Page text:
IBM: Supply Chain Data is Sustainability 'Blockage'

The cover image from IBM's study, ‘Beyond checking the box’, which highlights the disconnect on sustainability between intention and impact.
IBM study highlights sustainability disconnect between intention and impact, with 76% of execs agreeing it's crucial but just 30% making much progress

Fewer than half of organisations are able to source supply chain data from their core systems, new research from IBM shows.

The IBM study, ‘Beyond checking the box’, highlights the disconnect on sustainability between intention and impact. While 76% of executives agree it is central to their business, just 30% are making significant progress in executing their sustainability strategy.

Furthermore, although 82% of respondents agree high-quality data and transparency are necessary to achieve sustainability outcomes, just 40% say they can automatically source sustainability data from any of the core systems including enterprise resource planning solutions around supply chain.

The study has feedback from 5,000 global C-suite executives across 22 industries and countries on progress being made in sustainability investment, and how organisations are unlocking greater profitability through approaching sustainability.

The study suggests it’s not enough for organisations to simply ‘check the box’ on sustainability initiatives, but rather they need to adopt “a more intentional and strategic approach that integrates sustainability into the core of their operations”.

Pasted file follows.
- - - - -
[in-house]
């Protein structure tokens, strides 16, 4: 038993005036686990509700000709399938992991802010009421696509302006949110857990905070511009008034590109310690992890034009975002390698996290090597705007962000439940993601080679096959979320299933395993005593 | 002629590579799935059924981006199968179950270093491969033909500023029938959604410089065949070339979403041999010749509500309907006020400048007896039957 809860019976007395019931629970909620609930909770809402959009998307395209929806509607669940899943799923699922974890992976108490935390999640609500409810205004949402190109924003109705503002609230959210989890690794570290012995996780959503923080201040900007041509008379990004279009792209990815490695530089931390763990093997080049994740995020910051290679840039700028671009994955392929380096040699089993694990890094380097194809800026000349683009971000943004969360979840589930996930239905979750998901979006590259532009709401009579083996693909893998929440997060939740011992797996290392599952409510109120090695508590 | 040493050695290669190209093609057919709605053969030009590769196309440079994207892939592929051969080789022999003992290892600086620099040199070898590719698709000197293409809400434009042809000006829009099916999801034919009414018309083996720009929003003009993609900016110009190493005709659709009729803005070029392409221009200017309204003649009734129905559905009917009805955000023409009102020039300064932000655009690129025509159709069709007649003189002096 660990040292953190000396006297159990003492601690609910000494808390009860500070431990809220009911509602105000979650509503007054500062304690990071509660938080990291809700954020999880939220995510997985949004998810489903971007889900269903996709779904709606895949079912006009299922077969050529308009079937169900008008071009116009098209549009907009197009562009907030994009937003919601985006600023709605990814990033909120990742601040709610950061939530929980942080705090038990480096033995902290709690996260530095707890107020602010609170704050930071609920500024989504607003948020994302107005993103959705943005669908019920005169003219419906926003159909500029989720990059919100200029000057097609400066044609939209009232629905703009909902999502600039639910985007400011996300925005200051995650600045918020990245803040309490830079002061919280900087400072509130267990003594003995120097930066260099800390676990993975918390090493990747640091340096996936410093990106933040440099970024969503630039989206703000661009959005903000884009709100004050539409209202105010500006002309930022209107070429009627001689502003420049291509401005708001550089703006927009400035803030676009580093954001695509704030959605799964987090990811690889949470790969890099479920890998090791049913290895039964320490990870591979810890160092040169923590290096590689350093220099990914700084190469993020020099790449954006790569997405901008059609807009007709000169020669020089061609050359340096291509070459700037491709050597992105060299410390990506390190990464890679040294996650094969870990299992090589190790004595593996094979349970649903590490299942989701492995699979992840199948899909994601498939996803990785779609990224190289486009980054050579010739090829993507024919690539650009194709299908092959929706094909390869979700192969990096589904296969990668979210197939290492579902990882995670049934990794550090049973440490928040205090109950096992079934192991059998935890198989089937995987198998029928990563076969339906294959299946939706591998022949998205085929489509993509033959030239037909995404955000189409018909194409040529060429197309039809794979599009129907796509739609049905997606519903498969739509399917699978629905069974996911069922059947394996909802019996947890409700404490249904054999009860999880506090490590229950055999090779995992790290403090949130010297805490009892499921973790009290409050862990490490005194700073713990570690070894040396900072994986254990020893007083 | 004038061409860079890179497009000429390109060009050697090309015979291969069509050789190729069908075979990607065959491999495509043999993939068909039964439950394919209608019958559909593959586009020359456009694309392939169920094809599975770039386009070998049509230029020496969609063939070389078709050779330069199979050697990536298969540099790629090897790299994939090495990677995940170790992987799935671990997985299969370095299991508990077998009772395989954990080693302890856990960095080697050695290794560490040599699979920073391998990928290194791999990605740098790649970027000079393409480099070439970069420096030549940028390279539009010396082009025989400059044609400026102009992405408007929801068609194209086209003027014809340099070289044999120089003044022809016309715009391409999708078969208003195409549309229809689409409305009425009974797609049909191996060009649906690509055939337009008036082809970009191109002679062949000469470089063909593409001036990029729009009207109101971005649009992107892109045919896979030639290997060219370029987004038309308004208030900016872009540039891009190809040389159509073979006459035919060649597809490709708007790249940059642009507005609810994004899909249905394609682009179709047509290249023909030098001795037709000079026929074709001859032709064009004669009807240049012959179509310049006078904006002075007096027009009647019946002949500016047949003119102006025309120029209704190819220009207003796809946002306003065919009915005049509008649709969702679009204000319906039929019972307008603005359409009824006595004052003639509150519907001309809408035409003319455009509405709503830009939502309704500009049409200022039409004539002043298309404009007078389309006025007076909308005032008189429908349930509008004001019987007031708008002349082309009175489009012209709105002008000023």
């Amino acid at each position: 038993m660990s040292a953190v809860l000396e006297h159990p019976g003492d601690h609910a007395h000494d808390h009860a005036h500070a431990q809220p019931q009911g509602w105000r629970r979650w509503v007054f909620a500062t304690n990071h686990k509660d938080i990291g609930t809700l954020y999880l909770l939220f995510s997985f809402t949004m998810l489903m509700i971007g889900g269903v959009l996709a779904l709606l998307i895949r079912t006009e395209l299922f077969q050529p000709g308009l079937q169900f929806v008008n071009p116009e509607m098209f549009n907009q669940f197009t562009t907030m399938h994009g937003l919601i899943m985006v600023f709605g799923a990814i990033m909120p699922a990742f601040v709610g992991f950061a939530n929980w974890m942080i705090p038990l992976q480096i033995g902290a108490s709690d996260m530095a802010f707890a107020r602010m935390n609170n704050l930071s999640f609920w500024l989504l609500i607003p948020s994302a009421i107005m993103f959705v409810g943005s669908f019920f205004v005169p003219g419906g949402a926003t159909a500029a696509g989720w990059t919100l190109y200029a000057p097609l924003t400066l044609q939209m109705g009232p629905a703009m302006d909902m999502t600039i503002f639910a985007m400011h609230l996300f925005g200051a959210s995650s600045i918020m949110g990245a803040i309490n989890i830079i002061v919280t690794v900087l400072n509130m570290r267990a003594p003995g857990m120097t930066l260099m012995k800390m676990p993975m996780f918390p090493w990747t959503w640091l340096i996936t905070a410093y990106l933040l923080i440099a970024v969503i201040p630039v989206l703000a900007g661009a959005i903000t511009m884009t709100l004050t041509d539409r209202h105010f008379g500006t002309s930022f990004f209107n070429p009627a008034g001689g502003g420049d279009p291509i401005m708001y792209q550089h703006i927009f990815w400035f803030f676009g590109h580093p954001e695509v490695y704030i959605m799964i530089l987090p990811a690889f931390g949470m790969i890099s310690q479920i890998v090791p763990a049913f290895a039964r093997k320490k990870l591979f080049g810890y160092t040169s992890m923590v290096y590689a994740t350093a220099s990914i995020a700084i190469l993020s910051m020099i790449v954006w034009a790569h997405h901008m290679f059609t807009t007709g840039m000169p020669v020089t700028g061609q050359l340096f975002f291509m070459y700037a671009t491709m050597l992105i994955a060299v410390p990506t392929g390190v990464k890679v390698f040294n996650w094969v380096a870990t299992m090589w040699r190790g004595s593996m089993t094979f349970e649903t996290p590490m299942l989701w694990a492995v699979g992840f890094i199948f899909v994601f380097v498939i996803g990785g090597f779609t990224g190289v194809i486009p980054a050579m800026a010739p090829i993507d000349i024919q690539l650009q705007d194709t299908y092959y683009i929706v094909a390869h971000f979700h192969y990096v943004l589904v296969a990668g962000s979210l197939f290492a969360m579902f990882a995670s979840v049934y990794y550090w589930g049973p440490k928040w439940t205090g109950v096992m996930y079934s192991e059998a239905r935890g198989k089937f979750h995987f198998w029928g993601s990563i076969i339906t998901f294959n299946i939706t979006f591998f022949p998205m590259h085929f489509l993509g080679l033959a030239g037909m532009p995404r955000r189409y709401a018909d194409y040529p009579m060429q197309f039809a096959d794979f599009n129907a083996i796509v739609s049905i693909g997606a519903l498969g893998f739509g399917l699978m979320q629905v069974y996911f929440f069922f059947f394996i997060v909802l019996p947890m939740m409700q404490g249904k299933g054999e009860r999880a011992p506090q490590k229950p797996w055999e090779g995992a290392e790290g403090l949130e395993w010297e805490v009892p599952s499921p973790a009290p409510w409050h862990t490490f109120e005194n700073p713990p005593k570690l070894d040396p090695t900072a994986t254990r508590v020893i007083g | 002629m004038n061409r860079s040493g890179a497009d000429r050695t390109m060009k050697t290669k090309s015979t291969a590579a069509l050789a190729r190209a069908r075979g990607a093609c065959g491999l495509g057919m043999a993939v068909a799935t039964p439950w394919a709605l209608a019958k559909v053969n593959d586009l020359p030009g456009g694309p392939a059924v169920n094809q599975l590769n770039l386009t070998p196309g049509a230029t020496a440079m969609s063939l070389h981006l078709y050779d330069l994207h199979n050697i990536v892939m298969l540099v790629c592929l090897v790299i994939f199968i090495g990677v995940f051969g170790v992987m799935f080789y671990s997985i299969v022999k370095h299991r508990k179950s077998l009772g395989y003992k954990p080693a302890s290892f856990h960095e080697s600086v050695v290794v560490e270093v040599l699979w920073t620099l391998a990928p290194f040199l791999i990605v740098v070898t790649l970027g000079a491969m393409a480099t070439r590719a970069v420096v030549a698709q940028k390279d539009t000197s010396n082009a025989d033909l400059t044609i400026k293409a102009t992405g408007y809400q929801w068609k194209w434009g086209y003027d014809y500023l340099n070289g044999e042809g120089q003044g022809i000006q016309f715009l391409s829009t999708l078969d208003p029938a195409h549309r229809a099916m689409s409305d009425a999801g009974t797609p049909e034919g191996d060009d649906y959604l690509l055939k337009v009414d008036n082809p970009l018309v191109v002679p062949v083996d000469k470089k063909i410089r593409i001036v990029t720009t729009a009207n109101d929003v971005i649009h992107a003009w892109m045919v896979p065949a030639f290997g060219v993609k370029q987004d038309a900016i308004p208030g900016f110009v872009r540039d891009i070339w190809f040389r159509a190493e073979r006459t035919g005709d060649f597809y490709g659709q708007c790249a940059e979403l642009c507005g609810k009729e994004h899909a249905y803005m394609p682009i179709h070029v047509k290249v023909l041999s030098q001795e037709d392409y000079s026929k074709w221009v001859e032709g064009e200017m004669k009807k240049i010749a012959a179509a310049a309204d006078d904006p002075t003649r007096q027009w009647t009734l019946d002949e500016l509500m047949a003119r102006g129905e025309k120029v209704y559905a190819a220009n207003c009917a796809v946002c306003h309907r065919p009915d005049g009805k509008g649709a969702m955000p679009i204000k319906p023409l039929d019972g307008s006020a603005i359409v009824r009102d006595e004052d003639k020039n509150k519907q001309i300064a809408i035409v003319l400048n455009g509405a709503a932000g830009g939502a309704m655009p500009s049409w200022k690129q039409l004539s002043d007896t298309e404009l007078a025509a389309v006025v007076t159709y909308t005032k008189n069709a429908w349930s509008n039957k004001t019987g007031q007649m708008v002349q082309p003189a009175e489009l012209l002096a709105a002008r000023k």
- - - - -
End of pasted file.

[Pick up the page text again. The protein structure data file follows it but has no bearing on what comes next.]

IBM supply chain sustainability key findings:

  • Almost half (47%) of executives surveyed struggle to fund sustainability investments.
  • Six in 10 say they have to make trade-offs between financial and sustainability outcomes.
  • Spending on sustainability reporting exceeds spending on sustainability innovation by 43%.
  • Organisations that embed sustainability are 75% more likely to attribute greater improvement in revenue from their sustainability efforts; these organisations are also 52% more likely to outperform their peers on profitability.
  • 64% of executives surveyed agree that generative AI will be important for their sustainability efforts. 
  • operational improvements to a great extent, while 14% say they do so with innovation initiatives.

“An organisation's approach to sustainability may be holding it back. There is no quick fix. Sustainability requires intentionality and a shared corporate vision,” says Oday Abbosh, IBM Global Managing Partner, Sustainability Services. 

He adds: “Sustainability needs to be part of the day-to-day operations, not viewed only as a compliance task or reporting exercise. 

“By embedding sustainability across their business, organisations are more likely to drive internal innovation, attract and retain skilled talent, and be better positioned to deliver both positive environmental impact and financial outcomes.”


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